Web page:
November 8, 2011 / 1:06 AM / 8 years ago

U.S. Army soldier charged with attempted espionage

ANCHORAGE (Reuters) - A U.S. Army specialist who was arrested at a military base in Alaska last month on suspicion of spying was formally charged on Monday with attempted espionage, an Army spokesman said.

U.S. Army Specialist William Colton Millay, who was taken into custody on October 28 at Joint Base Elmendorf-Richardson near Anchorage on suspicion of espionage, is seen in this photograph provided by the Army to Reuters on November 7, 2011. Army spokesman Lieutenant Colonel Bill Coppernoll said Millay, of Owensboro, Kentucky, was arrested following a joint espionage investigation conducted by the FBI and Army Counterintelligence special agents. REUTERS/U.S. Army/Handout

Specialist William Colton Millay, 22, was also charged with failing to obey regulations, issuing false statements, solicitation and communicating defense information, Army spokesman Lieutenant Colonel Bill Coppernoll said in a written statement.

Coppernoll said Millay was accused of communicating and transmitting unclassified national defense information to an individual he believed was a foreign intelligence agent, with the intent to aid a foreign nation.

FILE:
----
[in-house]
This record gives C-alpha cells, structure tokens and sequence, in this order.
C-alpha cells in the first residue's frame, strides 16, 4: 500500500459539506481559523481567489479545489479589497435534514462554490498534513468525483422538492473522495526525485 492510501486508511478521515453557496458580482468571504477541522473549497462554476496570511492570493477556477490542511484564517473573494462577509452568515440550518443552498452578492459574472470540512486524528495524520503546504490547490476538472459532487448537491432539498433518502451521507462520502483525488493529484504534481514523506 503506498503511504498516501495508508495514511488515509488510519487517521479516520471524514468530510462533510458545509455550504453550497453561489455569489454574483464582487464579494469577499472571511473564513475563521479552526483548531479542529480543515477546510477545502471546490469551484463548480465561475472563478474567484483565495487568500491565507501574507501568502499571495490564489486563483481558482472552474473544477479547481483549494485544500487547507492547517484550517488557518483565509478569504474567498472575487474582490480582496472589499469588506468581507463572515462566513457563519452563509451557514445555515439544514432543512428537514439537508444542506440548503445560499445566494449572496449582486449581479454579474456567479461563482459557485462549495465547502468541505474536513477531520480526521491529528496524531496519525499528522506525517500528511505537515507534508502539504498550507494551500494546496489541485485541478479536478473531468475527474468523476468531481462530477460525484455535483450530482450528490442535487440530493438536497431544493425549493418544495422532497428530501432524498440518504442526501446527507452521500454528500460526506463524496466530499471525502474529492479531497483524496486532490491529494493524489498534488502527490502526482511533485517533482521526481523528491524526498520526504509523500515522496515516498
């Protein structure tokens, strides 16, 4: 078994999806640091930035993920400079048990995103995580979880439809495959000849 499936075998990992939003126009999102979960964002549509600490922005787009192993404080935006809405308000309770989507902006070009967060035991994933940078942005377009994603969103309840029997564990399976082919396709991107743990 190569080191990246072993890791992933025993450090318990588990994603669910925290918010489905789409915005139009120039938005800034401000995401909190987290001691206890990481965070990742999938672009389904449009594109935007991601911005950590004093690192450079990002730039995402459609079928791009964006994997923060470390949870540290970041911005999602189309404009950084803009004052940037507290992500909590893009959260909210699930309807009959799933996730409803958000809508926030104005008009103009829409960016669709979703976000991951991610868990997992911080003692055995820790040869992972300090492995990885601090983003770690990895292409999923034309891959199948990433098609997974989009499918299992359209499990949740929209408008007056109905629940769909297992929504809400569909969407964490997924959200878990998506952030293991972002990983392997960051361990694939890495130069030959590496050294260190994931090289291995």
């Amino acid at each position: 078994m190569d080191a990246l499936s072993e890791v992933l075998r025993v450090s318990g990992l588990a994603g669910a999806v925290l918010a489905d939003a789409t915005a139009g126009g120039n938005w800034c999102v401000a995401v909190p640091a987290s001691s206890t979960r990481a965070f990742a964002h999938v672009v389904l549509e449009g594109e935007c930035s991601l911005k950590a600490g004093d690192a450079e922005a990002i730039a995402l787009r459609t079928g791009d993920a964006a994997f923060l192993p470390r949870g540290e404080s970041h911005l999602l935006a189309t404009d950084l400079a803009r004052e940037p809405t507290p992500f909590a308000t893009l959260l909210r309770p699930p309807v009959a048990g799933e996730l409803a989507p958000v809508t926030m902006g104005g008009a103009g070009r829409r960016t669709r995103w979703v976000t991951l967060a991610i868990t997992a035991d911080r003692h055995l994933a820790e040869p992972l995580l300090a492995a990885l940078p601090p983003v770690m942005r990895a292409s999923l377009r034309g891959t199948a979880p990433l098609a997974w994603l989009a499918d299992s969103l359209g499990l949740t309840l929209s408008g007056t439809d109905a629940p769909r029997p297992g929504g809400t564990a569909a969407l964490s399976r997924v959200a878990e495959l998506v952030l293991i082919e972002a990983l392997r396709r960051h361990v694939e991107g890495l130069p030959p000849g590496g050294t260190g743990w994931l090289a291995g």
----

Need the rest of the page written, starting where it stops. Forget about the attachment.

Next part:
Coppernoll said last week that Millay, a military policeman, was caught before he could spread information that would damage national interests. No charges were expected against anyone else.

“I think we’re safe at this time with Millay,” he said.

The Army has not said which foreign nation Millay was suspected of attempting to spy for or what sensitive information he may have had access to.

Coppernoll has emphasized that his arrest was unrelated to the WikiLeaks case, in which Army Private Bradley Manning was charged with downloading classified information and passing some of it to WikiLeaks.

Millay, of Owensboro, Kentucky, was taken into custody in October at Joint Base Elmendorf-Richardson near Anchorage following a joint espionage investigation by the FBI and Army Counterintelligence special agents.

Coppernoll said Millay was charged with knowingly making false statements to Army Counterintelligence officials regarding the full scope of his attempts to contact foreign governments and the nature of information he disclosed.

He is also accused of soliciting a fellow service member to obtain classified information for the purpose of delivering it to an individual who Millay believed to be a foreign intelligence agent, Coppernoll said.

Millay is part of the 164th Military Police Company at Elmendorf-Richardson, a group known by its motto the “Arctic Enforcers.” The company deployed earlier this year to Afghanistan, but Millay was among a group of soldiers left behind.

Millay joined the Army in November of 2007 and served in Korea and Fort Stewart, Georgia, before being assigned to Joint Base Elmendorf-Richardson in may of 2011, Coppernoll said.

Writing by Dan Whitcomb; Editing by Cynthia Johnston

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